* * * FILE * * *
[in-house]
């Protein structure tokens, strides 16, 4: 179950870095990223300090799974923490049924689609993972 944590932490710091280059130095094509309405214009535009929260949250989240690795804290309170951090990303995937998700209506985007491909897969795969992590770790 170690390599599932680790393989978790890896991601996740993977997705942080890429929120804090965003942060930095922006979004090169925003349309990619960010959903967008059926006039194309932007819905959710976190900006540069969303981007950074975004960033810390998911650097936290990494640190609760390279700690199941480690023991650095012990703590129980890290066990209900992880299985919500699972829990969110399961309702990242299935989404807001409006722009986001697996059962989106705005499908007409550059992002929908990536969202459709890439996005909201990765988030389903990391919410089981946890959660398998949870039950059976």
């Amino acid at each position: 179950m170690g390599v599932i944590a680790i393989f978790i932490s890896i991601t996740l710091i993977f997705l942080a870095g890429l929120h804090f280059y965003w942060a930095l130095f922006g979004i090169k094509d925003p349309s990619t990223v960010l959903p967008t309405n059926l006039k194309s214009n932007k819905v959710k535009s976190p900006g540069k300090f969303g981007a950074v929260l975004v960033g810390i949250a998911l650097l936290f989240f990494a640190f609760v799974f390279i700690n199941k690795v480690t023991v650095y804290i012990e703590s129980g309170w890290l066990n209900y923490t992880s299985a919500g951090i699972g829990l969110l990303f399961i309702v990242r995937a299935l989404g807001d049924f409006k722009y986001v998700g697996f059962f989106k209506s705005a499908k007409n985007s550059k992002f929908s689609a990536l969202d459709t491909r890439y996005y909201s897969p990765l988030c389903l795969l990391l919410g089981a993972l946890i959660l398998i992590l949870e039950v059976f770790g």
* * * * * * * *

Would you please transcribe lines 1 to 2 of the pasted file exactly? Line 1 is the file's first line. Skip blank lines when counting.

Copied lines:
[in-house]
């Protein structure tokens, strides 16, 4: 179950870095990223300090799974923490049924689609993972 944590932490710091280059130095094509309405214009535009929260949250989240690795804290309170951090990303995937998700209506985007491909897969795969992590770790 170690390599599932680790393989978790890896991601996740993977997705942080890429929120804090965003942060930095922006979004090169925003349309990619960010959903967008059926006039194309932007819905959710976190900006540069969303981007950074975004960033810390998911650097936290990494640190609760390279700690199941480690023991650095012990703590129980890290066990209900992880299985919500699972829990969110399961309702990242299935989404807001409006722009986001697996059962989106705005499908007409550059992002929908990536969202459709890439996005909201990765988030389903990391919410089981946890959660398998949870039950059976």